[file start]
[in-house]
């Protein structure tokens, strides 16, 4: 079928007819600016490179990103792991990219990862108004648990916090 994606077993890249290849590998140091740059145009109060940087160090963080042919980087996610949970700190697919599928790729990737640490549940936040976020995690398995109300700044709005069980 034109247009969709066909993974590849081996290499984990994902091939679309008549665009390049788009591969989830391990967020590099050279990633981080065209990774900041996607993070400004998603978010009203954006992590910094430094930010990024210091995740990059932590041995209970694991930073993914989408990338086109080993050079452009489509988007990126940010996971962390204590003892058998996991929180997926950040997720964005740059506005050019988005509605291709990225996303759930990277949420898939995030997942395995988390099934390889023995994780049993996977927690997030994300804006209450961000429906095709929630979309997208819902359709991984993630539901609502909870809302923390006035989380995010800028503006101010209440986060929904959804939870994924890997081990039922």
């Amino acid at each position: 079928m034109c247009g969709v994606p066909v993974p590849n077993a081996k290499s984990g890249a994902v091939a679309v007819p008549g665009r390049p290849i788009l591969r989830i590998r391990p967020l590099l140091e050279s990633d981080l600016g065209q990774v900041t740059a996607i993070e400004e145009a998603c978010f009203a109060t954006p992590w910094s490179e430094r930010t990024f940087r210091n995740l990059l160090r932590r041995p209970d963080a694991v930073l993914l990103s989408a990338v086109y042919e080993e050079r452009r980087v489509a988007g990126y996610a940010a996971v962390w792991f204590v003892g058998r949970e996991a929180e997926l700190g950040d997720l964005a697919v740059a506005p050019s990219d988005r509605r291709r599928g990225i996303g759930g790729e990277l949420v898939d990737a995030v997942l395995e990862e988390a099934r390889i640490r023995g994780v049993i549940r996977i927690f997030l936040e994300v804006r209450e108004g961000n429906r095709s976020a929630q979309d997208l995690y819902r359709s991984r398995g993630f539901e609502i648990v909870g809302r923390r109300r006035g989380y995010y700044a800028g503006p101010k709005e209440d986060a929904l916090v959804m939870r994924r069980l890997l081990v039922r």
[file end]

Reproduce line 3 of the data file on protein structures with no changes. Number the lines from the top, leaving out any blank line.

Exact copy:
């Amino acid at each position: 079928m034109c247009g969709v994606p066909v993974p590849n077993a081996k290499s984990g890249a994902v091939a679309v007819p008549g665009r390049p290849i788009l591969r989830i590998r391990p967020l590099l140091e050279s990633d981080l600016g065209q990774v900041t740059a996607i993070e400004e145009a998603c978010f009203a109060t954006p992590w910094s490179e430094r930010t990024f940087r210091n995740l990059l160090r932590r041995p209970d963080a694991v930073l993914l990103s989408a990338v086109y042919e080993e050079r452009r980087v489509a988007g990126y996610a940010a996971v962390w792991f204590v003892g058998r949970e996991a929180e997926l700190g950040d997720l964005a697919v740059a506005p050019s990219d988005r509605r291709r599928g990225i996303g759930g790729e990277l949420v898939d990737a995030v997942l395995e990862e988390a099934r390889i640490r023995g994780v049993i549940r996977i927690f997030l936040e994300v804006r209450e108004g961000n429906r095709s976020a929630q979309d997208l995690y819902r359709s991984r398995g993630f539901e609502i648990v909870g809302r923390r109300r006035g989380y995010y700044a800028g503006p101010k709005e209440d986060a929904l916090v959804m939870r994924r069980l890997l081990v039922r």